My point is there’s no need for Jack and I to get married—I just think we should. And I know our friends and neighbours in the small village where we live would be delighted. It’s a long time since there’s been a wedding in Lochalshie. Funerals are standard, but nuptials are few and far between. The only other candidates are our friends Stewart and Jolene, and Jolene point blank refuses. Katya says she reckons Jolene doesn’t want to tie the knot just in case someone better comes along. And with Stewart that bar isn’t high.

Back to my proposal… I’ve discussed it with Katya, sworn her to secrecy and chosen a date. A year—give or take a day or two—to the day we first got together, although we’ve known each other much longer than that.

The venue for where I pop the question? Ladies and gentlemen, I give you the annual Lochalshie Highland Games and a rare sunny day in a remote village in the north-west of Scotland…

Wedding Woes

91926thank%20youMy flash fiction story this week is based on a recent “news” story. I imagined what the other side of the story might be.

Wedding Woes

Thank you notes were hard work – particularly if you couldn’t remember who’d given you what.

Nell’s wedding had been riotous. The celebrations went on until 4am, with all the guests taking advantage of the free bar. She’d been warned about the Scots.

She’d managed to speak to everyone on the night. Friends, family and colleagues seemed overjoyed to be there, their congratulations effusive and their wishes for the couple’s future joyful.

Which was why Mary’s gift seemed strange. She’d promised a generous gift, but her cheque was only £10.

Nell mulled it over. It was probably worth raising the point.

 

The news story was about a woman who posted up the contents of an email that she had received on mumsnet. The woman had attended a wedding and given the couple £100 (about $145). The bride wrote her an email saying the couple were surprised at the size of the cheque, given the warmth of the woman’s congratulations on the day and if she wanted to adjust the amount, they would be grateful.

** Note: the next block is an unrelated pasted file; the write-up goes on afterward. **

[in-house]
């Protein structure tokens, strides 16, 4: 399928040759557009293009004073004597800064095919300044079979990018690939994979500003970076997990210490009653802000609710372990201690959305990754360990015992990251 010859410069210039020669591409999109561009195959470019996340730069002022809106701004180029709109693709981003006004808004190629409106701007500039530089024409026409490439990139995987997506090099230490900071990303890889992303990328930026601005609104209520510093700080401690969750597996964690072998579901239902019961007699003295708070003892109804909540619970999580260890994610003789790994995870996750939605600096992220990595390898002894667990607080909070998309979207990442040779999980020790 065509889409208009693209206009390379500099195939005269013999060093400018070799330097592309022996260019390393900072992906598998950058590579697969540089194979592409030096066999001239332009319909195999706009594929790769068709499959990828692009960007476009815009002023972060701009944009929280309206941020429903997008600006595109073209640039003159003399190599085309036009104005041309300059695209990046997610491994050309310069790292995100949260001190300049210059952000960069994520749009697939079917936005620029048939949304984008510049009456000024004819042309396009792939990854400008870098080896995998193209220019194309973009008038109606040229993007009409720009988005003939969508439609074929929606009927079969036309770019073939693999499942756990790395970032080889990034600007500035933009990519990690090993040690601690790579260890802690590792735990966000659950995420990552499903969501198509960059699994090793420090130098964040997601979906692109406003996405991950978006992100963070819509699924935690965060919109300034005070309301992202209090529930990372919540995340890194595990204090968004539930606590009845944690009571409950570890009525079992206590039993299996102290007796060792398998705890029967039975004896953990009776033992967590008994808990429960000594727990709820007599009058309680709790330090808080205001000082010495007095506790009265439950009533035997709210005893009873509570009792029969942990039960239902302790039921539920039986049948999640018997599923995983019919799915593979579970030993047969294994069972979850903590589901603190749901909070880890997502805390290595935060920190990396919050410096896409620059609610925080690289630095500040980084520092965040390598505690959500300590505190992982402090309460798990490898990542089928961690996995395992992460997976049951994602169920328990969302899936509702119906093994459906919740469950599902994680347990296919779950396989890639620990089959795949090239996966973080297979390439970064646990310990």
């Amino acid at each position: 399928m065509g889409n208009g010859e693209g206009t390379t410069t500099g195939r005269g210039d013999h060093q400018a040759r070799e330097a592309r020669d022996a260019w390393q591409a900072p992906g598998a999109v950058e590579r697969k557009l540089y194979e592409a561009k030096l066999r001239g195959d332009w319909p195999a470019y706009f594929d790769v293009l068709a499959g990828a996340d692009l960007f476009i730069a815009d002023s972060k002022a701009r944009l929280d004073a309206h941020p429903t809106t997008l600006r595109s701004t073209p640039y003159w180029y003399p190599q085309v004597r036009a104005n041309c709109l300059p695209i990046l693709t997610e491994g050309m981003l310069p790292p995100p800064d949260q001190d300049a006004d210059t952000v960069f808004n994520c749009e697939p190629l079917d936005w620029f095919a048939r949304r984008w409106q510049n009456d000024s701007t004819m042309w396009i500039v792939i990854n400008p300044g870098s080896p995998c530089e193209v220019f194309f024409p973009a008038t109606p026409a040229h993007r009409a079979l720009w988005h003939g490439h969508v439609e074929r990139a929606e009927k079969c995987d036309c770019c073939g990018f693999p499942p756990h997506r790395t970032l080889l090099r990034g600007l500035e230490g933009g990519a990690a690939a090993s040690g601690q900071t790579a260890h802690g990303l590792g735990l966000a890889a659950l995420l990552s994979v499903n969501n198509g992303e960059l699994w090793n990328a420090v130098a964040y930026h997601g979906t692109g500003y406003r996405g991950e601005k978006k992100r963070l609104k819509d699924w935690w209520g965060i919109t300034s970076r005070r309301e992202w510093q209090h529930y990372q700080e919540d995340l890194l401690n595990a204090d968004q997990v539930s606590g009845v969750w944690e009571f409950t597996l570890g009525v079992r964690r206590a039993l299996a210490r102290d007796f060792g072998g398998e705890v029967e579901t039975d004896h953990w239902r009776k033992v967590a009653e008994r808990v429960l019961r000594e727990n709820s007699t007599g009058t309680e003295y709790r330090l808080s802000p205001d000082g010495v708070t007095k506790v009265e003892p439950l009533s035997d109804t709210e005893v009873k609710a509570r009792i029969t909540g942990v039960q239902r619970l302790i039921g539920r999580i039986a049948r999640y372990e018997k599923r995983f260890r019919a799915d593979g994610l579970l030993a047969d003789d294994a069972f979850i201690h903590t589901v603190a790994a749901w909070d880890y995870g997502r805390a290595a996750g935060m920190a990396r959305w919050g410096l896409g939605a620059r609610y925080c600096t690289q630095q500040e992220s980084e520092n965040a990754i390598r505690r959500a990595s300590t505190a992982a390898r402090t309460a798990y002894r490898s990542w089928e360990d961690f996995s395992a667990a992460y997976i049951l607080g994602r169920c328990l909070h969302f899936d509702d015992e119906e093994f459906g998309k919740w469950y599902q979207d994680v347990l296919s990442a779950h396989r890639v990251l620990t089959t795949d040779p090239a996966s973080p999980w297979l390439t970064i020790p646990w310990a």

Needless to say, it attracted mumsnet mega outrage. Read the story here.

 

The Very Sweet (and the Very Sticky)

This recipe makes tonnes (four boxes this size).

This recipe makes tonnes (four boxes this size).

Hen parties, diets, guest lists, menus, favours etc – all have been written about recently and I now find myself a teensy bit bored of the whole wedding shenanigans…

So, as Christmas is on its way, I decided to add in a recipe for Peanut Butter fudge. The fudge is super easy to make, but do cut it up into small pieces as it’s incredibly sweet and may make all of your fillings fall out. To appease your conscience, use Fairtrade sugar and organic ingredients…

Peanut Butter Fudge (gluten-free!)

Grease and line a baking tin with grease-proof paper and set aside. Melt the butter slowly in a thick-bottomed pan over a gentle heat, add the milk and sugar and continue to heat, stirring gently until all of the sugar has dissolved. (The mixture shouldn’t feel grainy at all.)

Bring the mixture to a gentle boil and allow it to boil for three minutes. Remove from the heat. Stir in the peanut butter and mix together well. Sift the icing sugar into a mixing bowl and pour over the sugar and peanut butter mix. Beat together until thoroughly combined and pour into the prepared tin. Chill in the fridge until cold and then cut into very small cubes.

(For extra decadence, freeze the cubes for an hour and then dip in melted dark chocolate – use cocktail sticks to make life easier – and leave to set.)